Before you can teach anyone effectively, it helps to know how the brain works. Cognitive Load Theory, developed by John Sweller in 1988 has been instrumental in educational innovation. As it turns out, this theory can be aptly applied to any kind of learning.
Cognitive load theory neatly divides our learning process into three sections: sensory memory, working memory, and long-term memory.
Sensory memory is what a person is immediately aware of, before they can understand the context (e.g. reviewing a series of buttons on a control panel before even knowing what any of those buttons do).
That unit of sensory memory moves quickly to working memory–think trying to make sense of the buttons’ significance. Finally, a well-designed training program will help an employee transfer the newly presented information from working memory to long-term memory, where it can remain indefinitely (being able to recall what buttons to select to complete a task safely on the job).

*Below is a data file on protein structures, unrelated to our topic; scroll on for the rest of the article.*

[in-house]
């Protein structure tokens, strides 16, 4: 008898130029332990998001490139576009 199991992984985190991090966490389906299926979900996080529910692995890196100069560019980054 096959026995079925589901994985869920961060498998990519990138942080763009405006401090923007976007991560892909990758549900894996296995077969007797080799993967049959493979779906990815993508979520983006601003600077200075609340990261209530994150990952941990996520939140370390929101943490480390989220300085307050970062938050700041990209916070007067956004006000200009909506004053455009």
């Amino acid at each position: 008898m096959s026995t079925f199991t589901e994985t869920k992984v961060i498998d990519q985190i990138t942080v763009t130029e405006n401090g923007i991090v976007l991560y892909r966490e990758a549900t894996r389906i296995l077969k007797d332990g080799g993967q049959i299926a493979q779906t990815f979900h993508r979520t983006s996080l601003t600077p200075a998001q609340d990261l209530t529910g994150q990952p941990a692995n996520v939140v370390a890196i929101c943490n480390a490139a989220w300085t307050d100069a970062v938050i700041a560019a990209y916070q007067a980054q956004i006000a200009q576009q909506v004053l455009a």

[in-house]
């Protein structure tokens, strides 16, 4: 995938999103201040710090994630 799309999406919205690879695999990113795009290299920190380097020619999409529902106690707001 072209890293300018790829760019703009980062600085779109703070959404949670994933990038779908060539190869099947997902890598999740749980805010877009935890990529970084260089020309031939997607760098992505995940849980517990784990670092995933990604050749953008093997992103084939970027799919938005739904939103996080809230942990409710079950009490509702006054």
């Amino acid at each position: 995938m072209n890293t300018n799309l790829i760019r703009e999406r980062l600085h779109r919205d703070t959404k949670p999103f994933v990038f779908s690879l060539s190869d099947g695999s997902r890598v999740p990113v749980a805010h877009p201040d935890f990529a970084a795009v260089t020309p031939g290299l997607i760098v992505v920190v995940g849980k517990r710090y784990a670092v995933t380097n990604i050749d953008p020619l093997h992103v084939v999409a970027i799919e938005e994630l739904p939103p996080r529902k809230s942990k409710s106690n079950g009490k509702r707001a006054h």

While long-term memory is believed to be infinite, sensory memory and working memory are limited. Sensory memory is instantaneous; it alerts the brain as soon as something of note occurs. Moreover, sensory memory is useful for communicating our surroundings, but has little capacity for recall and doesn’t process information well.
Working memory can, generally speaking, hold between 3-5 pieces of information. So, if the sensory memory is overloaded, the working memory quickly clogs and information is entering and exiting the limited space of working memory before anything can be understood and committed to long-term memory.
With such a limited bandwidth in both sensory and working memory, it is extremely important not to cognitively overload the mind when trying to convey important information.
There are two primary ways in which information makes it from working memory to long-term memory: visually/pictorially and auditorily/orally. Generally speaking, information is best learned when combining visual and auditory methods: this is known as the “Modality Effect”.
Visual information and auditory information don’t compete with each other in the same way that, say two visual pieces of information, would compete with one another.